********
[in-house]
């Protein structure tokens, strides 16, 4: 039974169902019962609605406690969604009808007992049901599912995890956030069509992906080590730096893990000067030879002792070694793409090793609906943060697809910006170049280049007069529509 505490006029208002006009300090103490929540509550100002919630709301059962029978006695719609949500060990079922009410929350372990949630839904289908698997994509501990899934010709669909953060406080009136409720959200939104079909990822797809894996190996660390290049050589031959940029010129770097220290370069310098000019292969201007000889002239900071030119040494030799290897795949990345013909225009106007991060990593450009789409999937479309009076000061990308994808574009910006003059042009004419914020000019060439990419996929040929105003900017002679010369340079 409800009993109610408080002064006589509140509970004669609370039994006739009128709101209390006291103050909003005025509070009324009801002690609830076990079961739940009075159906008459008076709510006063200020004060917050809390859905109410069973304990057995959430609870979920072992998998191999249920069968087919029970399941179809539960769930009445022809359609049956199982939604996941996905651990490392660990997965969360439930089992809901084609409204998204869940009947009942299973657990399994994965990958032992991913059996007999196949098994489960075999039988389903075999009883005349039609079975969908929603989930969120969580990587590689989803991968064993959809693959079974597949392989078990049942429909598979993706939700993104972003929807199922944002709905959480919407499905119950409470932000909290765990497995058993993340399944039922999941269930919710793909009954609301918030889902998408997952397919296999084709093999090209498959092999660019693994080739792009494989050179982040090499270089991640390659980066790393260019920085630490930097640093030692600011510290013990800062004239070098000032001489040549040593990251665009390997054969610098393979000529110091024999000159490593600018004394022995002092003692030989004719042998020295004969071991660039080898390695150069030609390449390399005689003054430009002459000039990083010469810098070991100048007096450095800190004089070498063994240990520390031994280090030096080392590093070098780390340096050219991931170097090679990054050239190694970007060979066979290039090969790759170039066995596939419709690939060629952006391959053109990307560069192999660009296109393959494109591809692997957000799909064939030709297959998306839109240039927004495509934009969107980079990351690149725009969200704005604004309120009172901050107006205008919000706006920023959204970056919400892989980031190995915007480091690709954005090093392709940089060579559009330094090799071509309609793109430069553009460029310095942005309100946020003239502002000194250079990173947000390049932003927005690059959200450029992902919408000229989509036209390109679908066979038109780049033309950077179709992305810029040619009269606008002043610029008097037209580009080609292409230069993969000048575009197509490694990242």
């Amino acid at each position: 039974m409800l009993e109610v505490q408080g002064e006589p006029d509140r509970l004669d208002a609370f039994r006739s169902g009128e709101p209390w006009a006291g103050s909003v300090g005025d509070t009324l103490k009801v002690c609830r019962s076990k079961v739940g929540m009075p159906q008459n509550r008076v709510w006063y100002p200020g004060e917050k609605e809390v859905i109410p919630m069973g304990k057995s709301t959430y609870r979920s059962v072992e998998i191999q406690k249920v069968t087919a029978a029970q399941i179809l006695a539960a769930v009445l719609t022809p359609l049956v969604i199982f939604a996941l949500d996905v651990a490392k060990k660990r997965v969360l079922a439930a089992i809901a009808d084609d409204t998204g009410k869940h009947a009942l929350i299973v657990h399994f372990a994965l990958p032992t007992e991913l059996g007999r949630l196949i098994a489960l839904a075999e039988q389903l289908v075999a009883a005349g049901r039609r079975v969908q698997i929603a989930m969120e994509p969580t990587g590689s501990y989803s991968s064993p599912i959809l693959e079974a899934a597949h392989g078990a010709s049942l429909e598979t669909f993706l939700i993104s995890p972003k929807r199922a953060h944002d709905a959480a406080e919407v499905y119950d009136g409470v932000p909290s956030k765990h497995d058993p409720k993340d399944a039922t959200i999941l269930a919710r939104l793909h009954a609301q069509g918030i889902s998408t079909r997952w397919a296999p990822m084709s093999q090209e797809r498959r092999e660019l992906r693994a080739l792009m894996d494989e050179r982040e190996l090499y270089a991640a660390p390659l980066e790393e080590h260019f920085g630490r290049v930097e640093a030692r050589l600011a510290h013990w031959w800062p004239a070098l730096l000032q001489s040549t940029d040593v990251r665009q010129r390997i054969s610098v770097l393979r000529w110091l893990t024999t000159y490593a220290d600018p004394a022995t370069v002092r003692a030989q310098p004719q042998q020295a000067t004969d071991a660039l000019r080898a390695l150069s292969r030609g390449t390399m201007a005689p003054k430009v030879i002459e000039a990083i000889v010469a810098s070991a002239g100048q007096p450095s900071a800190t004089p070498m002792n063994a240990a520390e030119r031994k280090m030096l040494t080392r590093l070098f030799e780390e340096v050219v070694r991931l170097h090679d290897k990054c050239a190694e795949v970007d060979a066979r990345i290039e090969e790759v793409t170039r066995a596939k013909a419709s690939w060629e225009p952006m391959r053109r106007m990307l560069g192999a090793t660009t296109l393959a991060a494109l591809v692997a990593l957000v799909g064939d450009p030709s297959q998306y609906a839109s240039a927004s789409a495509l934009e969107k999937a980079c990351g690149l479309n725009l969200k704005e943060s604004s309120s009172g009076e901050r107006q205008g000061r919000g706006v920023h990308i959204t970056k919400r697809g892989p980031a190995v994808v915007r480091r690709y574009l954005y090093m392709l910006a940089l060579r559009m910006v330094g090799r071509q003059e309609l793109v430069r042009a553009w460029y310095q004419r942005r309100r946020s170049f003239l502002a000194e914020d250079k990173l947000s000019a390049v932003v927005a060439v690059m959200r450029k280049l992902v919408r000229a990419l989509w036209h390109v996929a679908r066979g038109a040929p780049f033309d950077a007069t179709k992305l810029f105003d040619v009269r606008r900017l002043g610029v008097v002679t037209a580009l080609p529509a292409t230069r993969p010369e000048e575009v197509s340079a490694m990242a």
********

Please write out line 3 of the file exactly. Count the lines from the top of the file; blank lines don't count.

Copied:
């Amino acid at each position: 039974m409800l009993e109610v505490q408080g002064e006589p006029d509140r509970l004669d208002a609370f039994r006739s169902g009128e709101p209390w006009a006291g103050s909003v300090g005025d509070t009324l103490k009801v002690c609830r019962s076990k079961v739940g929540m009075p159906q008459n509550r008076v709510w006063y100002p200020g004060e917050k609605e809390v859905i109410p919630m069973g304990k057995s709301t959430y609870r979920s059962v072992e998998i191999q406690k249920v069968t087919a029978a029970q399941i179809l006695a539960a769930v009445l719609t022809p359609l049956v969604i199982f939604a996941l949500d996905v651990a490392k060990k660990r997965v969360l079922a439930a089992i809901a009808d084609d409204t998204g009410k869940h009947a009942l929350i299973v657990h399994f372990a994965l990958p032992t007992e991913l059996g007999r949630l196949i098994a489960l839904a075999e039988q389903l289908v075999a009883a005349g049901r039609r079975v969908q698997i929603a989930m969120e994509p969580t990587g590689s501990y989803s991968s064993p599912i959809l693959e079974a899934a597949h392989g078990a010709s049942l429909e598979t669909f993706l939700i993104s995890p972003k929807r199922a953060h944002d709905a959480a406080e919407v499905y119950d009136g409470v932000p909290s956030k765990h497995d058993p409720k993340d399944a039922t959200i999941l269930a919710r939104l793909h009954a609301q069509g918030i889902s998408t079909r997952w397919a296999p990822m084709s093999q090209e797809r498959r092999e660019l992906r693994a080739l792009m894996d494989e050179r982040e190996l090499y270089a991640a660390p390659l980066e790393e080590h260019f920085g630490r290049v930097e640093a030692r050589l600011a510290h013990w031959w800062p004239a070098l730096l000032q001489s040549t940029d040593v990251r665009q010129r390997i054969s610098v770097l393979r000529w110091l893990t024999t000159y490593a220290d600018p004394a022995t370069v002092r003692a030989q310098p004719q042998q020295a000067t004969d071991a660039l000019r080898a390695l150069s292969r030609g390449t390399m201007a005689p003054k430009v030879i002459e000039a990083i000889v010469a810098s070991a002239g100048q007096p450095s900071a800190t004089p070498m002792n063994a240990a520390e030119r031994k280090m030096l040494t080392r590093l070098f030799e780390e340096v050219v070694r991931l170097h090679d290897k990054c050239a190694e795949v970007d060979a066979r990345i290039e090969e790759v793409t170039r066995a596939k013909a419709s690939w060629e225009p952006m391959r053109r106007m990307l560069g192999a090793t660009t296109l393959a991060a494109l591809v692997a990593l957000v799909g064939d450009p030709s297959q998306y609906a839109s240039a927004s789409a495509l934009e969107k999937a980079c990351g690149l479309n725009l969200k704005e943060s604004s309120s009172g009076e901050r107006q205008g000061r919000g706006v920023h990308i959204t970056k919400r697809g892989p980031a190995v994808v915007r480091r690709y574009l954005y090093m392709l910006a940089l060579r559009m910006v330094g090799r071509q003059e309609l793109v430069r042009a553009w460029y310095q004419r942005r309100r946020s170049f003239l502002a000194e914020d250079k990173l947000s000019a390049v932003v927005a060439v690059m959200r450029k280049l992902v919408r000229a990419l989509w036209h390109v996929a679908r066979g038109a040929p780049f033309d950077a007069t179709k992305l810029f105003d040619v009269r606008r900017l002043g610029v008097v002679t037209a580009l080609p529509a292409t230069r993969p010369e000048e575009v197509s340079a490694m990242a």